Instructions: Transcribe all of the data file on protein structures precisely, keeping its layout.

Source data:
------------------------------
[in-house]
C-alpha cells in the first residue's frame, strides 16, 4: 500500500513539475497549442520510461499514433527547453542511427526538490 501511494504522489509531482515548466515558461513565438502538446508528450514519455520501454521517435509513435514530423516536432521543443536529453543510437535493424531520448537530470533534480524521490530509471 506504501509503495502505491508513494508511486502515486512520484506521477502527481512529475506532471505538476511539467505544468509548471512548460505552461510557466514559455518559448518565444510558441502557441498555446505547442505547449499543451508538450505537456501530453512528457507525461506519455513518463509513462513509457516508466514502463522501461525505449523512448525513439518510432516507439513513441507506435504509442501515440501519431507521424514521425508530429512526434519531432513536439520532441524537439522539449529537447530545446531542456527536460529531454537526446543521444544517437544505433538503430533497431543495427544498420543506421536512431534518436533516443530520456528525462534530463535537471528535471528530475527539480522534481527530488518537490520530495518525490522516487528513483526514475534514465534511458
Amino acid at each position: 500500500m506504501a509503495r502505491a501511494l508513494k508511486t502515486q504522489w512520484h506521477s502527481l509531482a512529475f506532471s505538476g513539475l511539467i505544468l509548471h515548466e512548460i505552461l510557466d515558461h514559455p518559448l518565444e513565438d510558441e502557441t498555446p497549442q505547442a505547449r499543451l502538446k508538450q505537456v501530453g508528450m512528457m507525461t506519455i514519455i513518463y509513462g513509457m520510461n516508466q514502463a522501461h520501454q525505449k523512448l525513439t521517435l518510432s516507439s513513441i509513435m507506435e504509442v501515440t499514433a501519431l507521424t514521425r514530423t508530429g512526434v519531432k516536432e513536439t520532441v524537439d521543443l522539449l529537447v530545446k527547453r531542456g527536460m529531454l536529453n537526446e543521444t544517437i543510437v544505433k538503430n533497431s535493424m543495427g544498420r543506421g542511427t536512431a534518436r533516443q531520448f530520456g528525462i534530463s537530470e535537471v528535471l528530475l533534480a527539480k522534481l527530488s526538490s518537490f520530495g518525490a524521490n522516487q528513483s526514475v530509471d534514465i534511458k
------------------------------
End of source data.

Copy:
[in-house]
C-alpha cells in the first residue's frame, strides 16, 4: 500500500513539475497549442520510461499514433527547453542511427526538490 501511494504522489509531482515548466515558461513565438502538446508528450514519455520501454521517435509513435514530423516536432521543443536529453543510437535493424531520448537530470533534480524521490530509471 506504501509503495502505491508513494508511486502515486512520484506521477502527481512529475506532471505538476511539467505544468509548471512548460505552461510557466514559455518559448518565444510558441502557441498555446505547442505547449499543451508538450505537456501530453512528457507525461506519455513518463509513462513509457516508466514502463522501461525505449523512448525513439518510432516507439513513441507506435504509442501515440501519431507521424514521425508530429512526434519531432513536439520532441524537439522539449529537447530545446531542456527536460529531454537526446543521444544517437544505433538503430533497431543495427544498420543506421536512431534518436533516443530520456528525462534530463535537471528535471528530475527539480522534481527530488518537490520530495518525490522516487528513483526514475534514465534511458
Amino acid at each position: 500500500m506504501a509503495r502505491a501511494l508513494k508511486t502515486q504522489w512520484h506521477s502527481l509531482a512529475f506532471s505538476g513539475l511539467i505544468l509548471h515548466e512548460i505552461l510557466d515558461h514559455p518559448l518565444e513565438d510558441e502557441t498555446p497549442q505547442a505547449r499543451l502538446k508538450q505537456v501530453g508528450m512528457m507525461t506519455i514519455i513518463y509513462g513509457m520510461n516508466q514502463a522501461h520501454q525505449k523512448l525513439t521517435l518510432s516507439s513513441i509513435m507506435e504509442v501515440t499514433a501519431l507521424t514521425r514530423t508530429g512526434v519531432k516536432e513536439t520532441v524537439d521543443l522539449l529537447v530545446k527547453r531542456g527536460m529531454l536529453n537526446e543521444t544517437i543510437v544505433k538503430n533497431s535493424m543495427g544498420r543506421g542511427t536512431a534518436r533516443q531520448f530520456g528525462i534530463s537530470e535537471v528535471l528530475l533534480a527539480k522534481l527530488s526538490s518537490f520530495g518525490a524521490n522516487q528513483s526514475v530509471d534514465i534511458k